The march of time may bring about change, but the memory of those who lived the glory days of thrash metal in the 1980s don’t have to settle for a future that doesn’t possess the music they love, at least if Germany’s own thrash titans Destruction have anything to say on the matter. Having been left with little avenue for touring over the past 2 years due to Covid restrictions putting the economy of Europe at a near standstill, bassist and front man Marcel “Schmier” Schirmer and his band mates were not one to take things lying down, unleashing a pair of impressive live album releases in 2020’s “Born To Thrash” and 2021’s “Live Attack” to keep the masses satiated until a state of normalcy could emerge. But nothing rekindles the metallic flame like new music, and with concert halls now open, some substantial changes have come with this outfit’s latest studio foray.
Though always a pivotal player in the worldwide thrash scene, Destruction has had some occasional moments of utter brilliance committed to recording that can be regarded as genuine game-changers, with 1986’s “Eternal Devastation” and 2001’s “The Antichrist” being the two zenith points. With the upcoming arrival of 2022’s “Diabolical,” another apex point to rival the aforementioned ones, if not surpass them, has been achieved as this insurmountable Teutonic quartet has both turned back the clock 35 years stylistically while forging ahead into the future in the intensity department. Forgoing some of the post-production advancements that make for a more precise sound such as drum quantizing, Schmier and producer V.O. Pulver have opted for a more organic and open approach in line with thrash’s punk roots, and the result is an album that is wholly modern, yet also highly comparable to many of the old school revivalist albums that have been cropping up over the past 15 years.
Far from a mere throwback to older practices bereft of any sense of the present, “Diabolical” presents an updated and upgraded take on the socially conscious yet vicious side of thrash metal that was all the rage back in the late 1980s. Chock full of vertebrae-destroying riffs played at warp speed with impressive dueling guitar lines to rival Judas Priest and Slayer, this is an album that appropriates the raw intensity of the style’s primordial period and marries it to the concerns of the day, be it the influencer culture of social media being lampooned on “Whorification”, a rallying cry to the masses at the end of the Covid lockdowns on “Hope Dies Last”, or a general philosophical statement regarding the current generational divide in “The Last Of A Dying Breed”. And for good measure, those either unaware or faintly so regarding the early hardcore scene’s influence on thrash metal are given a brilliant refresher via an amped up reinterpretation of GBH’s “City Baby Attacked By Rats”.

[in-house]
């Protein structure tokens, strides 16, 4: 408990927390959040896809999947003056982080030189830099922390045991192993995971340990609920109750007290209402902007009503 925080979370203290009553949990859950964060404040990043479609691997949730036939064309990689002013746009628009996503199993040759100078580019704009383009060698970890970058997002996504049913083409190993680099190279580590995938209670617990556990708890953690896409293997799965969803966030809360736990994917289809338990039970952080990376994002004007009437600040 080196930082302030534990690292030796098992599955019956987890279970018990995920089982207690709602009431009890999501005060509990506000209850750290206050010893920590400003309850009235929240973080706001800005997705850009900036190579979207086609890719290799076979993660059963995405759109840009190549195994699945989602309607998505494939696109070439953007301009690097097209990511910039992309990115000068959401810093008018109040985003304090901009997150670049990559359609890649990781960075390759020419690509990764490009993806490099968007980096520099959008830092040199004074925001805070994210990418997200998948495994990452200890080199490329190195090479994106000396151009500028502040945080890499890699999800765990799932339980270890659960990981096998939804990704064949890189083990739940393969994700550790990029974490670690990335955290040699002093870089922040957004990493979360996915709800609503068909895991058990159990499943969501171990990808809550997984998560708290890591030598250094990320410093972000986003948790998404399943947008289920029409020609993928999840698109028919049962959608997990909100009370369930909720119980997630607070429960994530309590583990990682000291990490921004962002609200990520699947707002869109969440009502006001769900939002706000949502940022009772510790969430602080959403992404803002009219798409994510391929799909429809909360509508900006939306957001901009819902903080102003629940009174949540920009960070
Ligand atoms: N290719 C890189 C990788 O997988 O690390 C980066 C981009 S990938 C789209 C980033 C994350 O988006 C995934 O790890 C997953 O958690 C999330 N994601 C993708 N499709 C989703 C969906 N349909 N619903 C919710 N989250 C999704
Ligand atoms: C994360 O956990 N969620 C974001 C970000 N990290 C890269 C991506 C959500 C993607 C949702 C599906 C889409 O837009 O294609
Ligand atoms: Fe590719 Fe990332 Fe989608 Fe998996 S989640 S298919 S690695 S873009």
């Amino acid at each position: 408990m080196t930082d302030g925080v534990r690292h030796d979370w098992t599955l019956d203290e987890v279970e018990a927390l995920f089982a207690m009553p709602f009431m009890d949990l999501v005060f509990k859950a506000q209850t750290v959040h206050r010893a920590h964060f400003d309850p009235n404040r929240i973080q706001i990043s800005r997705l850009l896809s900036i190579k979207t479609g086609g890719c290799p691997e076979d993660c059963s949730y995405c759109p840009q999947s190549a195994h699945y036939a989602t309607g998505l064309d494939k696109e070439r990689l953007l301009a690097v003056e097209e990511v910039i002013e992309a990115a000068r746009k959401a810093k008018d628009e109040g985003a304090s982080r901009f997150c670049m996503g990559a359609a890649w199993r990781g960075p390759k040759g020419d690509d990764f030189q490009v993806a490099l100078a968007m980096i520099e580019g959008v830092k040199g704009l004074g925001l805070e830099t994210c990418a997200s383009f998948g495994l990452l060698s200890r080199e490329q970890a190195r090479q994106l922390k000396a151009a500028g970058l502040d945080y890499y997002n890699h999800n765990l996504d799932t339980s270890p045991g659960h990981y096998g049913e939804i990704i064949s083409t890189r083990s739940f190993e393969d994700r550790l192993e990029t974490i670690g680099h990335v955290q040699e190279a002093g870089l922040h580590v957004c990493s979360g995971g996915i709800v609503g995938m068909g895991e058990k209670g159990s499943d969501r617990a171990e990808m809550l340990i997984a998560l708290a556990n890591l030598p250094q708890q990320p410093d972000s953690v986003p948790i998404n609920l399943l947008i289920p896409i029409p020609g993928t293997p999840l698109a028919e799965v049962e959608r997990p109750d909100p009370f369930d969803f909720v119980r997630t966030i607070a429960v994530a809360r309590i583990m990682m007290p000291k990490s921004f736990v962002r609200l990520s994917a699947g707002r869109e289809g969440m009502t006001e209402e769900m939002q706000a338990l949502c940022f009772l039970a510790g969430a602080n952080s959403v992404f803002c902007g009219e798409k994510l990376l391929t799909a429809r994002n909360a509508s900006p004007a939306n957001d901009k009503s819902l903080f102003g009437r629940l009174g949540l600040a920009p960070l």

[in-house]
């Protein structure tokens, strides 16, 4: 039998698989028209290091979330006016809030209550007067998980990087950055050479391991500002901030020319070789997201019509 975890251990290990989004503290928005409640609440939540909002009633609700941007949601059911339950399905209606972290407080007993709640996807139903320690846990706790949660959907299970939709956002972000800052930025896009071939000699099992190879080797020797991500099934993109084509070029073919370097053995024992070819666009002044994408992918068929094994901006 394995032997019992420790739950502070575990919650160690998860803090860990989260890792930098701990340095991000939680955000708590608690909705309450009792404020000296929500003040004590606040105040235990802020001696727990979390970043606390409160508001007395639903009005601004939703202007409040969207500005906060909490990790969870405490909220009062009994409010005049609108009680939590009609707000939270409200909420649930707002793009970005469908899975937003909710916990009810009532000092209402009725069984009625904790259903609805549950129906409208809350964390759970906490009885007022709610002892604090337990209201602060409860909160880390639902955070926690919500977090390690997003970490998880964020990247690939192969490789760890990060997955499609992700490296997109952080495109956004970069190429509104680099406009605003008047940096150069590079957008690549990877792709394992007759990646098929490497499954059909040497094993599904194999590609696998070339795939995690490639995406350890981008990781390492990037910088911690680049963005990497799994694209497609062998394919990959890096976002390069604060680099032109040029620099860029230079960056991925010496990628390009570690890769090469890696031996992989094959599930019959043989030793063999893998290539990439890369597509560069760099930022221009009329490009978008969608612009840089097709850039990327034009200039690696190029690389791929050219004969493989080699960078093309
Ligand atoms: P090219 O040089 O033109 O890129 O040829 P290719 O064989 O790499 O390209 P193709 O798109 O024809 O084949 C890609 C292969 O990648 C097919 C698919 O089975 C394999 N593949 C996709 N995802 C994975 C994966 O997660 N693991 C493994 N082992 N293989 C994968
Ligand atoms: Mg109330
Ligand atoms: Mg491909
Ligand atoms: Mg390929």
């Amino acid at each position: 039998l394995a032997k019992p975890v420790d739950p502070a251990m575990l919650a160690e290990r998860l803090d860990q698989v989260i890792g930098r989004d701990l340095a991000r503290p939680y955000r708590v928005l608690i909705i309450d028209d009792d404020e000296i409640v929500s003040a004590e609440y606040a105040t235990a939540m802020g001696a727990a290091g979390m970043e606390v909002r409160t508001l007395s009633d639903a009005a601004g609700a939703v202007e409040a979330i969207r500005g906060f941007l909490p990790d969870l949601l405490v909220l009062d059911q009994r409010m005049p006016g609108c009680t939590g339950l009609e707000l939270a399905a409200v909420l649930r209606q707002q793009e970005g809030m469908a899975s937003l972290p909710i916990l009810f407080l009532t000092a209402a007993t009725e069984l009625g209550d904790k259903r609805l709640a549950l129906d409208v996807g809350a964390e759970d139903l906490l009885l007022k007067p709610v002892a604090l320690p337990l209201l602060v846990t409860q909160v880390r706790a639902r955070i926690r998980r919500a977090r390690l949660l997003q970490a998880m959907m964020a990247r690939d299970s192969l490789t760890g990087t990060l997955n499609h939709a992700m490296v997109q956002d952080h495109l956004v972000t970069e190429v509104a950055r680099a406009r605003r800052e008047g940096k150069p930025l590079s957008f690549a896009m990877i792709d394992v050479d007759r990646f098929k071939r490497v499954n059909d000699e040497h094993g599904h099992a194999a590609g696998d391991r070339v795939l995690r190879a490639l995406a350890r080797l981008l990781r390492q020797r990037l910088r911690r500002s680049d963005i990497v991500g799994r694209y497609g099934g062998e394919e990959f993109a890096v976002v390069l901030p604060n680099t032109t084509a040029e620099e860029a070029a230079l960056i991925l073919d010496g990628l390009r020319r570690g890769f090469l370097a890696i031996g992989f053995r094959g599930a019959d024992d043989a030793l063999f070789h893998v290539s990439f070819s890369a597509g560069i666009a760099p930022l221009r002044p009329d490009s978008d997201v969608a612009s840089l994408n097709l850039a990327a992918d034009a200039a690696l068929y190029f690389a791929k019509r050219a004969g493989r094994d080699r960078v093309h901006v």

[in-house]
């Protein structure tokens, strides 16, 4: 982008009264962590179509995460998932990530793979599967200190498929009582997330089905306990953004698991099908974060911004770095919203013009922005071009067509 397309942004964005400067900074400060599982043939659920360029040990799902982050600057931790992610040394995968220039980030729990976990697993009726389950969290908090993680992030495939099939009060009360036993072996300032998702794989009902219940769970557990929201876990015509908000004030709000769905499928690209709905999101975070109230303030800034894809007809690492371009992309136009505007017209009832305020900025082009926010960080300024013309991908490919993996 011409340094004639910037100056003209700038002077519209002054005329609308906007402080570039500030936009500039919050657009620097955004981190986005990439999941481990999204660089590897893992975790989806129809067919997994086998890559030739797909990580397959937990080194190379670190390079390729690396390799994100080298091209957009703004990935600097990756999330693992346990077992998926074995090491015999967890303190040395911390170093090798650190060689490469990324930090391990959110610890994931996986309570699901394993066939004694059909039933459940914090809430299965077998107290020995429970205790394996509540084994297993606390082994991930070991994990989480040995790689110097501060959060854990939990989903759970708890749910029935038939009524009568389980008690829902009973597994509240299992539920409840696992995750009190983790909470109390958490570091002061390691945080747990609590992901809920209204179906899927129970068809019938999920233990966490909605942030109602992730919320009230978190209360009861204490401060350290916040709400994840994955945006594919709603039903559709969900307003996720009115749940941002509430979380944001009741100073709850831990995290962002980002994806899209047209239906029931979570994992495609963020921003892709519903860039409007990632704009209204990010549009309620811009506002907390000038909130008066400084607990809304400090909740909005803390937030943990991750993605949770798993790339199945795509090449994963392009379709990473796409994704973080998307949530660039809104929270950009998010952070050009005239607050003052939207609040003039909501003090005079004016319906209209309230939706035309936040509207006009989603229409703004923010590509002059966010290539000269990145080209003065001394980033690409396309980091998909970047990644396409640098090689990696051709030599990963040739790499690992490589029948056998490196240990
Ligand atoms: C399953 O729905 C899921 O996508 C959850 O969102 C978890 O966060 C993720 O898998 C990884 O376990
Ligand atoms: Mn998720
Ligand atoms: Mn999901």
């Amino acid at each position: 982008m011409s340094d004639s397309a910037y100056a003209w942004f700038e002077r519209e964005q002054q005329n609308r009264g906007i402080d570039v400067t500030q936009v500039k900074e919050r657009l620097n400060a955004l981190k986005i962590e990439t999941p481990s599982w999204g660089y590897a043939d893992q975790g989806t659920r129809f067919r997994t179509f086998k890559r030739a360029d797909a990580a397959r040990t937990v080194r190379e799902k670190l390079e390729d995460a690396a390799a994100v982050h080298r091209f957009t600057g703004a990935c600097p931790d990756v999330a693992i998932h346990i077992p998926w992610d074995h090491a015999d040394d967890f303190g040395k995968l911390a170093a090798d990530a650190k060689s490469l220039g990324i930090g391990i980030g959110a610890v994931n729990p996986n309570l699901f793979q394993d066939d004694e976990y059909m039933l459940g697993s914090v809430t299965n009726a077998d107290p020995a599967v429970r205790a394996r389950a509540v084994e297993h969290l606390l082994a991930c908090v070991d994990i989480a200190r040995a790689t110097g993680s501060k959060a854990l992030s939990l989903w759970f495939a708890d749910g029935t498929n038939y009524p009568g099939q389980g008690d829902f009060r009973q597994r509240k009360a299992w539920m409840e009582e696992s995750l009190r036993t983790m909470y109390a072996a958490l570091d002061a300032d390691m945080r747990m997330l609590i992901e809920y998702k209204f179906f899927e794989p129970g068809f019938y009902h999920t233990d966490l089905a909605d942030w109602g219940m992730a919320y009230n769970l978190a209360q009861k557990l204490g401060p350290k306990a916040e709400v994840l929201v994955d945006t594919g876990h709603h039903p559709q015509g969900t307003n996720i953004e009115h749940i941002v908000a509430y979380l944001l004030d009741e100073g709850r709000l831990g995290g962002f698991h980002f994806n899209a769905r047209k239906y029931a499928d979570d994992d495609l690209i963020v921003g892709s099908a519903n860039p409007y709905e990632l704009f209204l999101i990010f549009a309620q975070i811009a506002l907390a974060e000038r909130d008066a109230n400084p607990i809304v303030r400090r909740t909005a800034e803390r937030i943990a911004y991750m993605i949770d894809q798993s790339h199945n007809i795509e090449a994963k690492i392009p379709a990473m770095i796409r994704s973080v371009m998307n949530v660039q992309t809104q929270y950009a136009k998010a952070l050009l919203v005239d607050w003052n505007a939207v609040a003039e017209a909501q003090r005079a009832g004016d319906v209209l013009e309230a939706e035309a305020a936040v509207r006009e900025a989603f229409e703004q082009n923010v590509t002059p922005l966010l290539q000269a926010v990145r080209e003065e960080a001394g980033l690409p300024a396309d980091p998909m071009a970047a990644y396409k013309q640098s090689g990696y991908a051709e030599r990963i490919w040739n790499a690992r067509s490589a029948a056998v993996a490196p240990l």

Though depicted as a fearsome zombie steeped in a sea of toxic waste on the album cover, Schmier proved an affable and eloquent fellow in discussing the behind the scenes workings of Destruction’s latest album. Sonic Perspectives associate Jonathan Smith caught up with him earlier to delve into the mechanics of “Diabolical”’s production, as well as to get his thoaughts regarding the band’s upcoming tour, which will include several dates in the Continental United States, and also the road ahead following 2 years of economic havoc being reaped upon the entire music scene. As metal trustees, we are all called to do our part in supporting our favorite bands as they emerge from the ruins of 2020-2021, and “Diabolical” is more than worth the price of admission.
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